As a financial advisor dealing with many clients, you must have faced situations where your clients want instant solutions to their financial problems. It would help if you were able to answer all their questions about loans, interest, education benefits, insurance claims, etc.
One common question is about paying off mortgage loans faster to avoid high interest payment. You might suggest velocity banking to your clients. But what is velocity banking? Is it right for your clients? Will it serve their best interest?
What is Velocity Banking?
Velocity banking is the concept of using small debt to pay off large and long-term debts like school loans or mortgages. Utilizing a line of credit can help you manage your cash flow and pay off your house while covering your expenses. HELOCs or “home equity lines of credit” are commonly used to cover all mortgage expenses, effectively replacing checking accounts, since they act as expense accounts.
You will save your client the trouble of opening a savings account by opening a HELOC account, and they can manage their cash flow through the HELOC account.
Advantages of Velocity Banking for Your Clients
- Depending on the disparity between the line-of-credit’s interest rate and that of their mortgage, you may be able to save them a significant amount of interest.
- A constant cash flow will be maintained, and there will be no late fees on loans or cash shortages.
- Your client will be more at peace as getting out of debt quickly helps balance financial stability efficiently.
- Your client can plan for an early retirement, making sure that there are no dues or debts left to pay.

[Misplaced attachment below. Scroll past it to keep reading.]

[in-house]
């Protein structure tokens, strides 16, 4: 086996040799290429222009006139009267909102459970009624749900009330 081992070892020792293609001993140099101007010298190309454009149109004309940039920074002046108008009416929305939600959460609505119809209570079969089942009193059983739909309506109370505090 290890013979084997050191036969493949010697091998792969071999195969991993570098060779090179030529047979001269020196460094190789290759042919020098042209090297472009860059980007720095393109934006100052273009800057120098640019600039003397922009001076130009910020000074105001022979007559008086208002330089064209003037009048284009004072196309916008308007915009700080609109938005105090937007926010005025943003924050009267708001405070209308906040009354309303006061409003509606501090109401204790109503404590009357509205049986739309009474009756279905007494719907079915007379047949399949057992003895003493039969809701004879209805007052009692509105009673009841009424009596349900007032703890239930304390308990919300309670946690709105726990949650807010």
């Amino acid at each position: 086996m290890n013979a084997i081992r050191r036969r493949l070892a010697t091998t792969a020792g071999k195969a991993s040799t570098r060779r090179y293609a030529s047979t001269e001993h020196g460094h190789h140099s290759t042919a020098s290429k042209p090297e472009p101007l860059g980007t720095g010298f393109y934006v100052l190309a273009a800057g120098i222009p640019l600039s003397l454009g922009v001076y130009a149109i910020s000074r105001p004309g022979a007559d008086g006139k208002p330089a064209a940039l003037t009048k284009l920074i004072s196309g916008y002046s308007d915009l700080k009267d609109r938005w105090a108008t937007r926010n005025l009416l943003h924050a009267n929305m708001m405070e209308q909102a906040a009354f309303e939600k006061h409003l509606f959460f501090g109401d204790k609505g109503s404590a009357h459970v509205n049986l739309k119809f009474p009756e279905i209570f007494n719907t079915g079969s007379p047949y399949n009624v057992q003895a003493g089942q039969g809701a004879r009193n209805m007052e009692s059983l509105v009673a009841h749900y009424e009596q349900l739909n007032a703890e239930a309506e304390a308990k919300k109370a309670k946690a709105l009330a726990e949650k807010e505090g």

- It can be used in conjunction with infinite banking that allows increasing capital for future savings and
Cons of Velocity Banking
- Using another line of credit may be responsible for more debts for your clients.
- In a buyer’s market, mortgage interest rates can decrease, possibly making an extra line of credit more expensive than the mortgage they’re being used to pay off.
- Immediate access to your equity may increase your clients’ purchases and affect their expenses.
- You may have to offer your client an adjustable rate HELOC credit account because many banks do not offer fixed-rate HELOCs.
- Regardless of how low a HELOC’s interest rate is, it does not cancel out mortgage interest, but adds to it. In velocity banking, your client will be paying interest on two fronts, regardless of their rates.
There are many advantages and disadvantages to velocity banking and its applications in various cases. So if you’re wondering, “what is velocity banking, and how can I use it to help my clients?” the above information will come in handy. Analyze if it will be suitable for your client. It may or may not, depending on your client’s financial situation and financial stability. However, if their motive is only to avoid paying the mortgage over a long period of time, velocity banking might be a good option for them.